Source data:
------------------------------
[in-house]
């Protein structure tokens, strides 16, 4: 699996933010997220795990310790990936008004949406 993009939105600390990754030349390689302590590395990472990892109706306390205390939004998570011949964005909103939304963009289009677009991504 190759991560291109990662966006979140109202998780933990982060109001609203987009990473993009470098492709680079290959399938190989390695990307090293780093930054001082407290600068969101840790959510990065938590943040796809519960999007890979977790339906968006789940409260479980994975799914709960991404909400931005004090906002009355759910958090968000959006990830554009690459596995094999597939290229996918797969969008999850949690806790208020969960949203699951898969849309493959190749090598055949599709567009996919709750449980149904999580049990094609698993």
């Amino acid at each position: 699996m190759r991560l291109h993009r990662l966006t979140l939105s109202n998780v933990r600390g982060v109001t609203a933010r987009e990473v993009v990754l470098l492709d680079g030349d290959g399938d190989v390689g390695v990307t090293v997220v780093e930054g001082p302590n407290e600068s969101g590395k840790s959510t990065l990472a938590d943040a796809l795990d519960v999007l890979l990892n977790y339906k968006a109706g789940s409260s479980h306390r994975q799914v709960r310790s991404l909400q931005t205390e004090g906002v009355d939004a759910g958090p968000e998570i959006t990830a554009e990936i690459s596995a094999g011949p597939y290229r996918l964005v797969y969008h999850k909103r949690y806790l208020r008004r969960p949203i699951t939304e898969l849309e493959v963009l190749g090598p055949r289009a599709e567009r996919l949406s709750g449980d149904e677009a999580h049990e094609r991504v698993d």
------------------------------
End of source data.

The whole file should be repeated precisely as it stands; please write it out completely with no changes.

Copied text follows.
[in-house]
């Protein structure tokens, strides 16, 4: 699996933010997220795990310790990936008004949406 993009939105600390990754030349390689302590590395990472990892109706306390205390939004998570011949964005909103939304963009289009677009991504 190759991560291109990662966006979140109202998780933990982060109001609203987009990473993009470098492709680079290959399938190989390695990307090293780093930054001082407290600068969101840790959510990065938590943040796809519960999007890979977790339906968006789940409260479980994975799914709960991404909400931005004090906002009355759910958090968000959006990830554009690459596995094999597939290229996918797969969008999850949690806790208020969960949203699951898969849309493959190749090598055949599709567009996919709750449980149904999580049990094609698993």
């Amino acid at each position: 699996m190759r991560l291109h993009r990662l966006t979140l939105s109202n998780v933990r600390g982060v109001t609203a933010r987009e990473v993009v990754l470098l492709d680079g030349d290959g399938d190989v390689g390695v990307t090293v997220v780093e930054g001082p302590n407290e600068s969101g590395k840790s959510t990065l990472a938590d943040a796809l795990d519960v999007l890979l990892n977790y339906k968006a109706g789940s409260s479980h306390r994975q799914v709960r310790s991404l909400q931005t205390e004090g906002v009355d939004a759910g958090p968000e998570i959006t990830a554009e990936i690459s596995a094999g011949p597939y290229r996918l964005v797969y969008h999850k909103r949690y806790l208020r008004r969960p949203i699951t939304e898969l849309e493959v963009l190749g090598p055949r289009a599709e567009r996919l949406s709750g449980d149904e677009a999580h049990e094609r991504v698993d």